BY MISHMA CHAKANYUKA
WINES and spirits maker African Distillers Limited (Afdis) expects product affordability challenges going forward owing to an upsurge in excise duty charged on its goods.
Excise duty is a tax designed to discourage the purchase of particular goods. If you import goods from abroad, you might need to pay a few different types of taxes or duties.
In 2010, government introduced specific excise duty rates based on the level of absolute alcohol content in order to equal the playing field between imported and locally-produced products.
“Post year-end, the government changed duty structures, effectively doubling excise duty on company products. Affordability is likely to be a challenge going forward,” company chairman Pearson Gowero said in a statement accompanying Afdis’ financial results for the year ended June 30, 2019.
Gowero’s sentiments come after Treasury, through the mid-year budget review and supplementary budget, reviewed upwards spirits excise duty by 40% plus $20/LAA (level of absolute alcohol) from $5/LAA, fortified wines to ZWL$4 a litre from $0,50 per litre, unfortified (still wines) from $0,40 per litre to $3,50 per litre.
Excise duty for other fermented beverages was raised to $3 per litre from $0,36 per litre and opaque beer powder from $0,05 per kilogramme (kg) to$0,50 per kg.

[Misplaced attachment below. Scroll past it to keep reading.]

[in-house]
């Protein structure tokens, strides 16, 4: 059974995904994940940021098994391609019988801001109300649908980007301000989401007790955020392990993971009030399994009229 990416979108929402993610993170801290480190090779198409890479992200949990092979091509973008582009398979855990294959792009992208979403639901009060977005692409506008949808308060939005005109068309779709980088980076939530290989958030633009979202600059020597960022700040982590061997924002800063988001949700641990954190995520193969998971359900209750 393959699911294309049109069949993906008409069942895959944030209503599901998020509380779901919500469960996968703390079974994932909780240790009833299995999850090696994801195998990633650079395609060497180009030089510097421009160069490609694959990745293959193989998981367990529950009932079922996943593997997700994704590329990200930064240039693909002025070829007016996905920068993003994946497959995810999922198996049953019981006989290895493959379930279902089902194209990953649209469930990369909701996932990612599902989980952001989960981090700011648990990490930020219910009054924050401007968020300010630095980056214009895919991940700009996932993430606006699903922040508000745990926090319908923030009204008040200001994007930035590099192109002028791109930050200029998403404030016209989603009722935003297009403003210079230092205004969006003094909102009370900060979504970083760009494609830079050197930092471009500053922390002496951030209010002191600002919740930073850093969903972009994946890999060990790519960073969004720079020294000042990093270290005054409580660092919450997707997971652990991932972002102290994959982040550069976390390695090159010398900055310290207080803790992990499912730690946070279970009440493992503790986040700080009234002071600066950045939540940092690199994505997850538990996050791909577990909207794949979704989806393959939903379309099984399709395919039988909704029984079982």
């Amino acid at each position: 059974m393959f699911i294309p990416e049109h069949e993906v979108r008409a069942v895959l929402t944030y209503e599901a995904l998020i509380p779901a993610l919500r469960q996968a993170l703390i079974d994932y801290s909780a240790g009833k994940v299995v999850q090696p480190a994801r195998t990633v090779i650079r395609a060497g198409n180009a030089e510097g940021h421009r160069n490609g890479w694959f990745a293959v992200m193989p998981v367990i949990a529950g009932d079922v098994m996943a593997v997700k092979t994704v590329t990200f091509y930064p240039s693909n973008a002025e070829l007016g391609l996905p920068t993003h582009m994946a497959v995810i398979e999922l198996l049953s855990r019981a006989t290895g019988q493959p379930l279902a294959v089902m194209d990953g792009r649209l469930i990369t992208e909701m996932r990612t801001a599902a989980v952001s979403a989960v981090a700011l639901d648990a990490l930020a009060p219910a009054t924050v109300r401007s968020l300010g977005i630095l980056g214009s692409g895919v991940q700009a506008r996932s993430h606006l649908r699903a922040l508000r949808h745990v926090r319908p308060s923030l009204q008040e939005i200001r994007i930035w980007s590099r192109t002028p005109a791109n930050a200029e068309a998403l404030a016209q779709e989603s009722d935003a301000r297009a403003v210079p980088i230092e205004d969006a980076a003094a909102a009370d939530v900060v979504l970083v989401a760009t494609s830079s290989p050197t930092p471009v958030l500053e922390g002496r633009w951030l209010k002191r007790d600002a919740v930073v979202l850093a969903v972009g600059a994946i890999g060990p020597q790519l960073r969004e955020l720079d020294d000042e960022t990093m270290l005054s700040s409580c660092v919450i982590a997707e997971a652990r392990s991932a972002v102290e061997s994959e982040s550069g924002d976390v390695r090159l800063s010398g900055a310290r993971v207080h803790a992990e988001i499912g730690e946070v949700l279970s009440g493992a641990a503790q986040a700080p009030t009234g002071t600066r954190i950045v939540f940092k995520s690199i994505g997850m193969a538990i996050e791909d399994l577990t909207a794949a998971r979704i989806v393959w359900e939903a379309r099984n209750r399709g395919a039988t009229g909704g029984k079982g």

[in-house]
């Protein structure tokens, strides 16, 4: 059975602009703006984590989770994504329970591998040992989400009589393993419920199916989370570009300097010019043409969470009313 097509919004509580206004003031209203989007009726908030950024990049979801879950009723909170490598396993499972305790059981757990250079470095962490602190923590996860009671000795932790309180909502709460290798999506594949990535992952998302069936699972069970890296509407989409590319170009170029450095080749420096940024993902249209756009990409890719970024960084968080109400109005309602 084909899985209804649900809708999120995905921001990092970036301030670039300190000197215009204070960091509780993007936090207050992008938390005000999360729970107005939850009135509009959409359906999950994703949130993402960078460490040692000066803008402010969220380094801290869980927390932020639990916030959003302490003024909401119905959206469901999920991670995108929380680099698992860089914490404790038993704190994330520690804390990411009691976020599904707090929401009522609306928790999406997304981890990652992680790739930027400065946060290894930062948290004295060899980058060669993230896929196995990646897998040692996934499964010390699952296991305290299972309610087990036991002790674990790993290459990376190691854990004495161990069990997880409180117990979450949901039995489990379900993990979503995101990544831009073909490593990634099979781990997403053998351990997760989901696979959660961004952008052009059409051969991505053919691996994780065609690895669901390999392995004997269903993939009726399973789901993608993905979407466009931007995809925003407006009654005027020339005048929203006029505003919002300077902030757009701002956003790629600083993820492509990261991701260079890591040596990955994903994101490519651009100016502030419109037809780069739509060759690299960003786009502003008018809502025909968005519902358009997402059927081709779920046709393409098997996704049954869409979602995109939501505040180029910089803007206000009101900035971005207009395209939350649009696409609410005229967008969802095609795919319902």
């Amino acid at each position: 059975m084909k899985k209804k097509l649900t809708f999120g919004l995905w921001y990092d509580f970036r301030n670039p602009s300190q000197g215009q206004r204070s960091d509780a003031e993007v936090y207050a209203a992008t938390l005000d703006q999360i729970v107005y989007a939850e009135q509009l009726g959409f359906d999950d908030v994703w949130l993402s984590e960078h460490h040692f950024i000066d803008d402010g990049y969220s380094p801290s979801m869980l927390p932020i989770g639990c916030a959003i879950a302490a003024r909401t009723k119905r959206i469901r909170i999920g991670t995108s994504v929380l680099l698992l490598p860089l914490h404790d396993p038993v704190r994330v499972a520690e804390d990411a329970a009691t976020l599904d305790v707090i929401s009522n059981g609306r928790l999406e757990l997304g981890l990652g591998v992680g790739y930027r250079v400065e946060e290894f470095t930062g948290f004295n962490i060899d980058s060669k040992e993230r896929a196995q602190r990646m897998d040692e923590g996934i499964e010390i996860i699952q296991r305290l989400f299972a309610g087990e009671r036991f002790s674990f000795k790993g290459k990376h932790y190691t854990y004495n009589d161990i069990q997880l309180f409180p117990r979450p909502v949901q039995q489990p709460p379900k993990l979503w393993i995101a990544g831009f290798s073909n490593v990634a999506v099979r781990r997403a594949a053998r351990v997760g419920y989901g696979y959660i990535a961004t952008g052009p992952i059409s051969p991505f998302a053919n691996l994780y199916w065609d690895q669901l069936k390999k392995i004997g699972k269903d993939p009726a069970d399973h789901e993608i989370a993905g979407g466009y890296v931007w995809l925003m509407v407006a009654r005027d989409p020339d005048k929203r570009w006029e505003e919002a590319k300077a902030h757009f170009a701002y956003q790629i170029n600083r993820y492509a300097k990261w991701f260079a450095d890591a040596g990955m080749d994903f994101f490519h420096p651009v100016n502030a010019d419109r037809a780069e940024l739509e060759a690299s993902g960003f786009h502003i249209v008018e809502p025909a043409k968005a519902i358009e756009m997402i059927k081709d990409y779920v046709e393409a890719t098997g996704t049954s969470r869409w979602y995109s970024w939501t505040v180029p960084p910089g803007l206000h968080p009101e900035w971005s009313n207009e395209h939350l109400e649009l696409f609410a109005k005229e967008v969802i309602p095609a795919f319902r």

Profit-after-tax for the period was up by 243,8% to $18,05 million from a comparative 2018 figure of $5,25 million. Revenue and operating income grew by 95% and 257% respectively.
“Revenue stood at $60,55 million, an upturn from $30,58 million recorded in 2018, while operating income increased to $25,39 million from $7,10 million achieved in prior year. The significant increase in operating income is as a result of volume upsurge, supply chain cost management and inflation driven price adjustments,” Gowero said.
Total assets grew to $81,8 million from $40,2 million, while liabilities rose to $20,76 million from $17,16 million.
Volumes improved by 17% compared to prior year, with the spirits segment registering 21% growth followed by ready-to-drink at 18%, while wine registered a 10% decline.
Gowero said foreign currency shortages persisted during the period, affecting the company’s ability to fully supply the market, while the fluctuating exchange rates also impacted on costs, which, in turn, applied pressure on the selling prices.
“Macro-economic conditions continue to deteriorate, further reducing consumer disposable incomes and compromising product demand. The company will continue to seek opportunities to protect market share and enhance shareholder value,” he said.
In August this year, Afdis was among 12 food and beverages companies that were exempted from paying duty in foreign currency when importing certain raw material quantities necessary to support local production.